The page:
An authentic Account of the Attempt of the French, on the Post at Lloyd's Neck.
"I take the earliest opportunity to inform the honorable Board of Directors, that early yesterday morning, I received intelligence, that 3 large ships, and 5 armed brigs and other vessels were in Huntington harbour.
At eight o'Clock about 450 troops, chiefly French, landed at the back of the neck, about two miles distance from the fort; at 11 they formed in our front, at the distance of 400 yards in open view.
as I was uncertain of their number, and apprehensive they would possess themselves of a height on our right, from which they might have annoyed us, I ordered some grape shot to be fired at them from two 12 pounders, which soon threw them into disorder, and occasioned a very sudden, and I humbly conceive, a very disgraceful retreat to their ships.
We have no other evidence of the effect of our fire than some few fragments of coats and shirts, and the grass besmeared with blood. They left on the ground where they halted to dress their wounded, a number of Surgeon's instruments, a great quantity of lint, bandages, &c. a bayonet, sword, and a very large quantity of port fire, and other materials for burning our houses.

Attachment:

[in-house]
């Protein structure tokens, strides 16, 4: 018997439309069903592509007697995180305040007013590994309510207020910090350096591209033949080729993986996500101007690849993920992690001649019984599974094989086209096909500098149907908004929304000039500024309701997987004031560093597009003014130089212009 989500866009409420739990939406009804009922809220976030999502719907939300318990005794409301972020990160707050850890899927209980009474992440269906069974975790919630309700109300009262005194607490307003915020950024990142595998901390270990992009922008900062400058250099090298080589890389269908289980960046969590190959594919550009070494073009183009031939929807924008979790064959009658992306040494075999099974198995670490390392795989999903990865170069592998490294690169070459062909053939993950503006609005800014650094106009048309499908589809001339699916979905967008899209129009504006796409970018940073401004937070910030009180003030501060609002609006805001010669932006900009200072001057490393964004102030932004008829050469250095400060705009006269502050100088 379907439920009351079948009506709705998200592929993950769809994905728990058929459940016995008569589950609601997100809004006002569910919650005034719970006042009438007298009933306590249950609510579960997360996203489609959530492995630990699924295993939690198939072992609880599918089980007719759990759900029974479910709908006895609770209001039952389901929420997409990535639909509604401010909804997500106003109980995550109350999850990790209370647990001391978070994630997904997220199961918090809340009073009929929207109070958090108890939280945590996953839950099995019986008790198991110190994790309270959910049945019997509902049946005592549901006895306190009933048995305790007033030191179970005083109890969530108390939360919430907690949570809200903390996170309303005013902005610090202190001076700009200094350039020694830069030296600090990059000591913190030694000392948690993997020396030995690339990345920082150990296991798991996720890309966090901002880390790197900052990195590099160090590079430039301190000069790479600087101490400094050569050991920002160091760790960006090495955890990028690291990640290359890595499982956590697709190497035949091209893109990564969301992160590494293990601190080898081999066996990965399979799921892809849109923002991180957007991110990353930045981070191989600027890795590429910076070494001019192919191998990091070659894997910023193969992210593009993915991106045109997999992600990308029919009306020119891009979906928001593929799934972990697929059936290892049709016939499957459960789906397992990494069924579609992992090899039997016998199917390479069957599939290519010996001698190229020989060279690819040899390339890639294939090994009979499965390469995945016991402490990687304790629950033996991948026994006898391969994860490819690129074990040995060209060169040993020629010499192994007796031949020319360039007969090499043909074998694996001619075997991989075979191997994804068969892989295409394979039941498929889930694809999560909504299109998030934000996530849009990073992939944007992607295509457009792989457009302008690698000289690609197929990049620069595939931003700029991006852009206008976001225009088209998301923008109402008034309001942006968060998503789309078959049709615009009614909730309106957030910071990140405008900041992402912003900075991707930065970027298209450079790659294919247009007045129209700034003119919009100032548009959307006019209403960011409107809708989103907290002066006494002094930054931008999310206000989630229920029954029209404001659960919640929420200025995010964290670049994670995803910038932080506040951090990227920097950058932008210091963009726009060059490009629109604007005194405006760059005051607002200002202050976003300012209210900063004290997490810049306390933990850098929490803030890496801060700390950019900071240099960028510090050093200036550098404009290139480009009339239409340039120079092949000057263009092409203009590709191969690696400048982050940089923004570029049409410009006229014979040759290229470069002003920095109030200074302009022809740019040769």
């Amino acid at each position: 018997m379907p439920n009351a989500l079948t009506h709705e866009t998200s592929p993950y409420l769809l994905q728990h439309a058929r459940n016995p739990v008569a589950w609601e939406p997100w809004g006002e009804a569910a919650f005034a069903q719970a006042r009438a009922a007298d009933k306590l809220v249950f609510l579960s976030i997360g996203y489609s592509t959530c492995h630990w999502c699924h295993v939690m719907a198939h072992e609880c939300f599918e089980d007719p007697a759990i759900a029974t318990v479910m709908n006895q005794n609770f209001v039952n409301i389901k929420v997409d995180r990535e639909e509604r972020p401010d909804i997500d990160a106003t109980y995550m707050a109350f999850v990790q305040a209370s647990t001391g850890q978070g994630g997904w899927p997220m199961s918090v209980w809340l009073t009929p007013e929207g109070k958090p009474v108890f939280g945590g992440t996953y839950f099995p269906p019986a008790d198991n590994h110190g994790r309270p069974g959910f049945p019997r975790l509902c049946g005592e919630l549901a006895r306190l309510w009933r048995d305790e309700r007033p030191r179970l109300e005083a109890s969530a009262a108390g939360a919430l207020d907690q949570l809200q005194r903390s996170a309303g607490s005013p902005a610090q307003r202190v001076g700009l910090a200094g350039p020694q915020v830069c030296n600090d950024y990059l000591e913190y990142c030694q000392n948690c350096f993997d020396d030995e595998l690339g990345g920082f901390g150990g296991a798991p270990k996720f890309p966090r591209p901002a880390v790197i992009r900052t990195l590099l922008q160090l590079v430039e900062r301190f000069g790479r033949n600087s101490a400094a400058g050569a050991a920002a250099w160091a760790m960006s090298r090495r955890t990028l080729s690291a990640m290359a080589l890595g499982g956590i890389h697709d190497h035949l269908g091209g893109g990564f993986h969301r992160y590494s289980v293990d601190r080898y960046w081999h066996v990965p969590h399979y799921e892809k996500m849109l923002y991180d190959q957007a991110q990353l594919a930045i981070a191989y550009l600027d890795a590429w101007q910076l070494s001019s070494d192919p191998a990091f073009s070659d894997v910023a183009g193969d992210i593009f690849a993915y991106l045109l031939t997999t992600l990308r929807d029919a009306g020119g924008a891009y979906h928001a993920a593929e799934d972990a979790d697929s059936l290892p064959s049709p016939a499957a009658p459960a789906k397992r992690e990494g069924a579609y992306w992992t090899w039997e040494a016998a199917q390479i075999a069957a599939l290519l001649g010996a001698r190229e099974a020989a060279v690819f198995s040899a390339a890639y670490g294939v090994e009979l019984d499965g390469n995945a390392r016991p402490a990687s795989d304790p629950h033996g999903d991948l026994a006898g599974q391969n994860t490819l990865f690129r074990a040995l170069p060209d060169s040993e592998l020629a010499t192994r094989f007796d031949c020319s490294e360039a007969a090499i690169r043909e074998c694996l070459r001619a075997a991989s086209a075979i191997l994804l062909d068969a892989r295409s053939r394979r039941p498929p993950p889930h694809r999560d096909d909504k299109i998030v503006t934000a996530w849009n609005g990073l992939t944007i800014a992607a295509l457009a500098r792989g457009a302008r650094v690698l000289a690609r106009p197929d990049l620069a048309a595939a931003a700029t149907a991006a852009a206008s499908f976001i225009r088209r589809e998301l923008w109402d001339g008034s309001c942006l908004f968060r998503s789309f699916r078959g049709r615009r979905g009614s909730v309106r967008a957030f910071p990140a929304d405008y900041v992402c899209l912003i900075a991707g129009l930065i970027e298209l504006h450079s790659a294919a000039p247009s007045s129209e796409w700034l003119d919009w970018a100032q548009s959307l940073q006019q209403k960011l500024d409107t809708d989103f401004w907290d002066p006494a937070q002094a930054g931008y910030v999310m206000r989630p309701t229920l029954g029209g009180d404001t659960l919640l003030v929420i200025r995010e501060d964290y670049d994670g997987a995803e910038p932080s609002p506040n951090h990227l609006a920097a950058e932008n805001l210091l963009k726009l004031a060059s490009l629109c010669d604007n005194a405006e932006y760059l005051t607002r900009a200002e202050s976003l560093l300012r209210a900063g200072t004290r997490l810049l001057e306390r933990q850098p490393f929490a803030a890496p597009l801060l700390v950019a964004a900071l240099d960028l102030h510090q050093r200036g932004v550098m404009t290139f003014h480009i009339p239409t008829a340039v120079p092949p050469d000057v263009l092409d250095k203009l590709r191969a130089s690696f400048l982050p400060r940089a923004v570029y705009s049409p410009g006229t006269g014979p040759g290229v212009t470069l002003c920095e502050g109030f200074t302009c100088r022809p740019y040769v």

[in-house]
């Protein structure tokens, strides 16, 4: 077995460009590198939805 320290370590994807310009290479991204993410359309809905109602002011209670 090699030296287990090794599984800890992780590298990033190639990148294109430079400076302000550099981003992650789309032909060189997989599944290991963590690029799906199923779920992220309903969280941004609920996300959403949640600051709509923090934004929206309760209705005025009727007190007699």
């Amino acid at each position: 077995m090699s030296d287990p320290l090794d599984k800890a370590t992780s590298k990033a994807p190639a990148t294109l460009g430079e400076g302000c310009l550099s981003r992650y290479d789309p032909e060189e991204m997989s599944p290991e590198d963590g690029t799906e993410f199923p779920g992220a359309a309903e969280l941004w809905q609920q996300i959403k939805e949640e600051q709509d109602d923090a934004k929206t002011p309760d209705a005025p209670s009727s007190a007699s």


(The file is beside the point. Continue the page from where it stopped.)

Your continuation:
I had sent into the wood through which they must pass, several small parties for the purpose of reconnoitering, and at the same time to gall them and deceive them as to our numbers. The effect convinced me of the propriety of this measure, as they re embarked with great precipitation.
We constantly scoured the wood until night came on, I then mounted a few Refugees who patroled the Neck, and kept a good look out at all the landings.
Several whale boats appeared coming from Stanford, and other part of Connecticut towards evening, which gave me reason to expect another attack, I therefore ordered the Refugees of my command to lay on their arms during the night.
I have now the pleasure to inform you that the ships, &c. are under way so far eastward as hardly to be described. We have suffered no loss either in men, shipping or property of any sort.
I think it my duty to add that the Refugees, and others who remained on the Neck, behaved with a spirit that would probably have ensured success against a much greater force than appeared to face us.
Major HUBBIL, and the other officers of the garrison, afforded every possible assistance: Capt. HOYT, in the Sir Henry Clinton, was very serviceable to us; Capt. THOMAS, in the Association, had not returned from convoying a wood fleet to City-Island.
I called on the Huntington militia, but saw nothing of them, nor was I disappointed.
Capt. YOUNG's troop, and Capt. VANWICK's company of foot, came last evening to our assistance; they posted themselves on West Neck, and behaved exceeding well.
Many Refugees in our vicinity, came likewise to our assistance, and the whole garrison were from the first appearance of the French, in the best spirits imaginable."
The New-York Gazette and the Weekly Mercury, July 16th, 1781.
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